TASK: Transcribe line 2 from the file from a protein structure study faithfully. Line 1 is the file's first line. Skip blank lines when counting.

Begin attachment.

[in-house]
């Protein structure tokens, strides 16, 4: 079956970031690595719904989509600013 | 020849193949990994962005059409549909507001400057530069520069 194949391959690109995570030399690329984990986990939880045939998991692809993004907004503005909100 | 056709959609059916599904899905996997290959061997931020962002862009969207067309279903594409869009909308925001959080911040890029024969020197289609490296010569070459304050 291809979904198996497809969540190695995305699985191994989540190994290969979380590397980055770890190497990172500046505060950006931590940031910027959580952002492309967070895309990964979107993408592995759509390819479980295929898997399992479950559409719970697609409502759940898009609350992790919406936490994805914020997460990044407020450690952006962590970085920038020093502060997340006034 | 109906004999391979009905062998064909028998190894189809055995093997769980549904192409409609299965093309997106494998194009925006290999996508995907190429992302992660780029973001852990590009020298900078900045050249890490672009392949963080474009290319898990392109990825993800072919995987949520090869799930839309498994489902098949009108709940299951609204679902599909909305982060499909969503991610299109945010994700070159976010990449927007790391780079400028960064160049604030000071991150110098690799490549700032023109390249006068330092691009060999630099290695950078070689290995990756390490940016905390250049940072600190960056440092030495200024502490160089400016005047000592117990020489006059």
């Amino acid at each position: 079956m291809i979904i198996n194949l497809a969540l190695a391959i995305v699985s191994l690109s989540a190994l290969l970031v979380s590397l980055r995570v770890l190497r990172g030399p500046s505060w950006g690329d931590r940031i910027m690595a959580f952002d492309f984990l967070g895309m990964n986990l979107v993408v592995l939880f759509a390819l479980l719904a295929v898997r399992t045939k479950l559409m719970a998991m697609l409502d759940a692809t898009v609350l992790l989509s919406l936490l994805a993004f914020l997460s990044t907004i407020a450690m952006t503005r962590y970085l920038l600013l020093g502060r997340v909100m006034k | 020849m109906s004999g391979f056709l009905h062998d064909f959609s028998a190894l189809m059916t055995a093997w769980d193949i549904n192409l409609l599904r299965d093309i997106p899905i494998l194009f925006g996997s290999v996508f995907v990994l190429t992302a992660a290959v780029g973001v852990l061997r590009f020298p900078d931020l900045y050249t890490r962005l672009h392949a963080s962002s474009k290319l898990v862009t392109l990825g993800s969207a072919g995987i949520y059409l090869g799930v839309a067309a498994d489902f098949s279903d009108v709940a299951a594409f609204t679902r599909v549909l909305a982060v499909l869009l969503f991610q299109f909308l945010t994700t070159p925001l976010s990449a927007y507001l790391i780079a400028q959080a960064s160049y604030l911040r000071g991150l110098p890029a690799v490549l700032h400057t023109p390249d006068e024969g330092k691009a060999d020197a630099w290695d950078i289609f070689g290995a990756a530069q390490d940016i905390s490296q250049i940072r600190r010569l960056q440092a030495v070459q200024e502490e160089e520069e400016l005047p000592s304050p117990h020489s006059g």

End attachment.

């Protein structure tokens, strides 16, 4: 079956970031690595719904989509600013 | 020849193949990994962005059409549909507001400057530069520069 194949391959690109995570030399690329984990986990939880045939998991692809993004907004503005909100 | 056709959609059916599904899905996997290959061997931020962002862009969207067309279903594409869009909308925001959080911040890029024969020197289609490296010569070459304050 291809979904198996497809969540190695995305699985191994989540190994290969979380590397980055770890190497990172500046505060950006931590940031910027959580952002492309967070895309990964979107993408592995759509390819479980295929898997399992479950559409719970697609409502759940898009609350992790919406936490994805914020997460990044407020450690952006962590970085920038020093502060997340006034 | 109906004999391979009905062998064909028998190894189809055995093997769980549904192409409609299965093309997106494998194009925006290999996508995907190429992302992660780029973001852990590009020298900078900045050249890490672009392949963080474009290319898990392109990825993800072919995987949520090869799930839309498994489902098949009108709940299951609204679902599909909305982060499909969503991610299109945010994700070159976010990449927007790391780079400028960064160049604030000071991150110098690799490549700032023109390249006068330092691009060999630099290695950078070689290995990756390490940016905390250049940072600190960056440092030495200024502490160089400016005047000592117990020489006059």